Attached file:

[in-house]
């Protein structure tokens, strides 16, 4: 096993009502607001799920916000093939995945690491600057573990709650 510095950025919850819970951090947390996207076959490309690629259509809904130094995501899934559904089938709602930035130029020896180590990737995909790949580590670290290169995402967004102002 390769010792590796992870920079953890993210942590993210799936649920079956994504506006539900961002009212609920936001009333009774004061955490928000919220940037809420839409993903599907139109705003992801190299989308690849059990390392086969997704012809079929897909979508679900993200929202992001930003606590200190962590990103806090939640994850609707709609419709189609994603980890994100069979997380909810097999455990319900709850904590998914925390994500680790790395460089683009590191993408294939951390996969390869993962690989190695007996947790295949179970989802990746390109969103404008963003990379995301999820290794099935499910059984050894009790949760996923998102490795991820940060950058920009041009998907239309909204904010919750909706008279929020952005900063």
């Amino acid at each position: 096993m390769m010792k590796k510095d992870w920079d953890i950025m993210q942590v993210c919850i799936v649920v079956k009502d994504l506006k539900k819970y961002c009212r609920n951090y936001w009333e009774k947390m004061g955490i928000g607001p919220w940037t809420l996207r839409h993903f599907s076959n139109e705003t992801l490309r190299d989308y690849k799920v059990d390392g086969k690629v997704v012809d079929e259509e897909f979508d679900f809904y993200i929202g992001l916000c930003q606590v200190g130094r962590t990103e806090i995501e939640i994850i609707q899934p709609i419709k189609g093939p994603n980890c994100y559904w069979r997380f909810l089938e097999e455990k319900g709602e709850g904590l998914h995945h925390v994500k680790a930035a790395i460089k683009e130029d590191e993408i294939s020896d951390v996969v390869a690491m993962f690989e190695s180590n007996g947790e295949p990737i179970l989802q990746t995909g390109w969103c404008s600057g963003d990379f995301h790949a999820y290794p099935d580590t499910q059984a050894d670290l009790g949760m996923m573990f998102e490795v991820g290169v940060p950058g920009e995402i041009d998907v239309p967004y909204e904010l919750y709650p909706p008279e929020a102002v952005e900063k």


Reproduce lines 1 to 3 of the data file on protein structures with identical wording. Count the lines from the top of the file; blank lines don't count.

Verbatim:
[in-house]
């Protein structure tokens, strides 16, 4: 096993009502607001799920916000093939995945690491600057573990709650 510095950025919850819970951090947390996207076959490309690629259509809904130094995501899934559904089938709602930035130029020896180590990737995909790949580590670290290169995402967004102002 390769010792590796992870920079953890993210942590993210799936649920079956994504506006539900961002009212609920936001009333009774004061955490928000919220940037809420839409993903599907139109705003992801190299989308690849059990390392086969997704012809079929897909979508679900993200929202992001930003606590200190962590990103806090939640994850609707709609419709189609994603980890994100069979997380909810097999455990319900709850904590998914925390994500680790790395460089683009590191993408294939951390996969390869993962690989190695007996947790295949179970989802990746390109969103404008963003990379995301999820290794099935499910059984050894009790949760996923998102490795991820940060950058920009041009998907239309909204904010919750909706008279929020952005900063």
């Amino acid at each position: 096993m390769m010792k590796k510095d992870w920079d953890i950025m993210q942590v993210c919850i799936v649920v079956k009502d994504l506006k539900k819970y961002c009212r609920n951090y936001w009333e009774k947390m004061g955490i928000g607001p919220w940037t809420l996207r839409h993903f599907s076959n139109e705003t992801l490309r190299d989308y690849k799920v059990d390392g086969k690629v997704v012809d079929e259509e897909f979508d679900f809904y993200i929202g992001l916000c930003q606590v200190g130094r962590t990103e806090i995501e939640i994850i609707q899934p709609i419709k189609g093939p994603n980890c994100y559904w069979r997380f909810l089938e097999e455990k319900g709602e709850g904590l998914h995945h925390v994500k680790a930035a790395i460089k683009e130029d590191e993408i294939s020896d951390v996969v390869a690491m993962f690989e190695s180590n007996g947790e295949p990737i179970l989802q990746t995909g390109w969103c404008s600057g963003d990379f995301h790949a999820y290794p099935d580590t499910q059984a050894d670290l009790g949760m996923m573990f998102e490795v991820g290169v940060p950058g920009e995402i041009d998907v239309p967004y909204e904010l919750y709650p909706p008279e929020a102002v952005e900063k």